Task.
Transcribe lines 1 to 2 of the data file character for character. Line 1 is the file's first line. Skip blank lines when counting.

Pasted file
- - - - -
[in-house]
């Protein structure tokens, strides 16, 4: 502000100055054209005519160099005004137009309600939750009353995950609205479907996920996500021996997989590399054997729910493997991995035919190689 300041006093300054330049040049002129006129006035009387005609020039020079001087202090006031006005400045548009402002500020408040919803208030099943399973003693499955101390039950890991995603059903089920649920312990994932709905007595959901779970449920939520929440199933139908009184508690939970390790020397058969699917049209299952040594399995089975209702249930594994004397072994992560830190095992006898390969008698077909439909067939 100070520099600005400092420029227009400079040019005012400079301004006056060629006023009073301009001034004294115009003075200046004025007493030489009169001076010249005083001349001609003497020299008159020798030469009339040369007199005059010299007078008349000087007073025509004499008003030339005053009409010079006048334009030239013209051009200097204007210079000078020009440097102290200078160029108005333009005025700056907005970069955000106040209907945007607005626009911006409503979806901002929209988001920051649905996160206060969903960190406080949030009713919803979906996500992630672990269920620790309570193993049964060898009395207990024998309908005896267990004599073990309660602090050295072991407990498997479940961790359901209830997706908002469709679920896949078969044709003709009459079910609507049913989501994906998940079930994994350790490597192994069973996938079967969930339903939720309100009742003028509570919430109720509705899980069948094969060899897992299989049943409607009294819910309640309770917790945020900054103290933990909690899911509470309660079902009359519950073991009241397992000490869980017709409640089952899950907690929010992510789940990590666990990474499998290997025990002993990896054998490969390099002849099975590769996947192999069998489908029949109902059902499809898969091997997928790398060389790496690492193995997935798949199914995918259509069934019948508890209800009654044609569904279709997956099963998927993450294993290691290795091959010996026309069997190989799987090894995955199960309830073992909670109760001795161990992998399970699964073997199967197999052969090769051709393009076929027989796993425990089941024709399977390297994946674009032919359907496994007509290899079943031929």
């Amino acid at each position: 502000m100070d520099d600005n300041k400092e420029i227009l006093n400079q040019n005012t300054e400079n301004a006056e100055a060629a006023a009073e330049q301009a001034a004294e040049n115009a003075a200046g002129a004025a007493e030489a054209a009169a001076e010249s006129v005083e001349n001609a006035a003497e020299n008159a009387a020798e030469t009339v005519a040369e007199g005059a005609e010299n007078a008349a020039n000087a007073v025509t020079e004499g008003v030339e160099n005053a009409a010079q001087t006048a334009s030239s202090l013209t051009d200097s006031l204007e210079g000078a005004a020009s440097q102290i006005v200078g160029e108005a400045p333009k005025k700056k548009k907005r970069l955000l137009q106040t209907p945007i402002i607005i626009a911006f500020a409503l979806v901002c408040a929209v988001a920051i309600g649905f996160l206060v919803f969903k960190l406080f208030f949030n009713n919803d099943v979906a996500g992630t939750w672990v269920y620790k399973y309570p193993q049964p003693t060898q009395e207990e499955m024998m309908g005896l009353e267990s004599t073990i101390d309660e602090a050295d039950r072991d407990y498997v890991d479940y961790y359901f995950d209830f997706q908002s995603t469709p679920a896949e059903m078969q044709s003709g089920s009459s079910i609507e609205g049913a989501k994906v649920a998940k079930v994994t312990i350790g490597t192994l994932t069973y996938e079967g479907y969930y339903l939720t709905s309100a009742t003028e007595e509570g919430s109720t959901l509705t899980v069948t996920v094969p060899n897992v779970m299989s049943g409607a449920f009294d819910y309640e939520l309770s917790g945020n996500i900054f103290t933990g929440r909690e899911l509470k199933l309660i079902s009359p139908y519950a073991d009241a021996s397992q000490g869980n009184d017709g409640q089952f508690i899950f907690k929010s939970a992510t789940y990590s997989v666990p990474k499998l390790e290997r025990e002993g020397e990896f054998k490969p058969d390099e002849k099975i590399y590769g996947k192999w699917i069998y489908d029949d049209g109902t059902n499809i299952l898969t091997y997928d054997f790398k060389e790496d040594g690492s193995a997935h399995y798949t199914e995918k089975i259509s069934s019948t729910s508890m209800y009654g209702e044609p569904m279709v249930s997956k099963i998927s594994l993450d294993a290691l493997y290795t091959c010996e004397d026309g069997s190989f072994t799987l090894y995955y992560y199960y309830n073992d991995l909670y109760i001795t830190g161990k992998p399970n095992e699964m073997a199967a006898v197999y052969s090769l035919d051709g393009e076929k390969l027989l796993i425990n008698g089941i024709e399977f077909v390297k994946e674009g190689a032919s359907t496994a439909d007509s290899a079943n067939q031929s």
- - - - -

[in-house]
């Protein structure tokens, strides 16, 4: 502000100055054209005519160099005004137009309600939750009353995950609205479907996920996500021996997989590399054997729910493997991995035919190689 300041006093300054330049040049002129006129006035009387005609020039020079001087202090006031006005400045548009402002500020408040919803208030099943399973003693499955101390039950890991995603059903089920649920312990994932709905007595959901779970449920939520929440199933139908009184508690939970390790020397058969699917049209299952040594399995089975209702249930594994004397072994992560830190095992006898390969008698077909439909067939 100070520099600005400092420029227009400079040019005012400079301004006056060629006023009073301009001034004294115009003075200046004025007493030489009169001076010249005083001349001609003497020299008159020798030469009339040369007199005059010299007078008349000087007073025509004499008003030339005053009409010079006048334009030239013209051009200097204007210079000078020009440097102290200078160029108005333009005025700056907005970069955000106040209907945007607005626009911006409503979806901002929209988001920051649905996160206060969903960190406080949030009713919803979906996500992630672990269920620790309570193993049964060898009395207990024998309908005896267990004599073990309660602090050295072991407990498997479940961790359901209830997706908002469709679920896949078969044709003709009459079910609507049913989501994906998940079930994994350790490597192994069973996938079967969930339903939720309100009742003028509570919430109720509705899980069948094969060899897992299989049943409607009294819910309640309770917790945020900054103290933990909690899911509470309660079902009359519950073991009241397992000490869980017709409640089952899950907690929010992510789940990590666990990474499998290997025990002993990896054998490969390099002849099975590769996947192999069998489908029949109902059902499809898969091997997928790398060389790496690492193995997935798949199914995918259509069934019948508890209800009654044609569904279709997956099963998927993450294993290691290795091959010996026309069997190989799987090894995955199960309830073992909670109760001795161990992998399970699964073997199967197999052969090769051709393009076929027989796993425990089941024709399977390297994946674009032919359907496994007509290899079943031929």